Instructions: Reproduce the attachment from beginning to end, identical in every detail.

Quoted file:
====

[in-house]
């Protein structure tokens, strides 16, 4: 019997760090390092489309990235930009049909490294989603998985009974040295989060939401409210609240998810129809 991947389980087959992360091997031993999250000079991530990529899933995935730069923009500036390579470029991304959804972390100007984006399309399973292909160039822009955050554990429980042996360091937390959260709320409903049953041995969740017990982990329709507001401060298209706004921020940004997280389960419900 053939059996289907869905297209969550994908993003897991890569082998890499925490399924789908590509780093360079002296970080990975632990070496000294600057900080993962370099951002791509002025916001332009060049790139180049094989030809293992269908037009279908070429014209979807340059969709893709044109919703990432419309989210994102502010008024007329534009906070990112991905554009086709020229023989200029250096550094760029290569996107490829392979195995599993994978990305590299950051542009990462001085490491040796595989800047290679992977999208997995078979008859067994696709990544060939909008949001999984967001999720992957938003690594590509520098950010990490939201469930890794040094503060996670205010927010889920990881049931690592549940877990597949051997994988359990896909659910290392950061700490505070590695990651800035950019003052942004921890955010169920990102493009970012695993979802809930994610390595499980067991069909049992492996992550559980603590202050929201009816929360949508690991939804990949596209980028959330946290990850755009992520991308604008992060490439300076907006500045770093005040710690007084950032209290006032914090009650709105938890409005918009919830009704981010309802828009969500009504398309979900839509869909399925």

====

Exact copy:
[in-house]
């Protein structure tokens, strides 16, 4: 019997760090390092489309990235930009049909490294989603998985009974040295989060939401409210609240998810129809 991947389980087959992360091997031993999250000079991530990529899933995935730069923009500036390579470029991304959804972390100007984006399309399973292909160039822009955050554990429980042996360091937390959260709320409903049953041995969740017990982990329709507001401060298209706004921020940004997280389960419900 053939059996289907869905297209969550994908993003897991890569082998890499925490399924789908590509780093360079002296970080990975632990070496000294600057900080993962370099951002791509002025916001332009060049790139180049094989030809293992269908037009279908070429014209979807340059969709893709044109919703990432419309989210994102502010008024007329534009906070990112991905554009086709020229023989200029250096550094760029290569996107490829392979195995599993994978990305590299950051542009990462001085490491040796595989800047290679992977999208997995078979008859067994696709990544060939909008949001999984967001999720992957938003690594590509520098950010990490939201469930890794040094503060996670205010927010889920990881049931690592549940877990597949051997994988359990896909659910290392950061700490505070590695990651800035950019003052942004921890955010169920990102493009970012695993979802809930994610390595499980067991069909049992492996992550559980603590202050929201009816929360949508690991939804990949596209980028959330946290990850755009992520991308604008992060490439300076907006500045770093005040710690007084950032209290006032914090009650709105938890409005918009919830009704981010309802828009969500009504398309979900839509869909399925």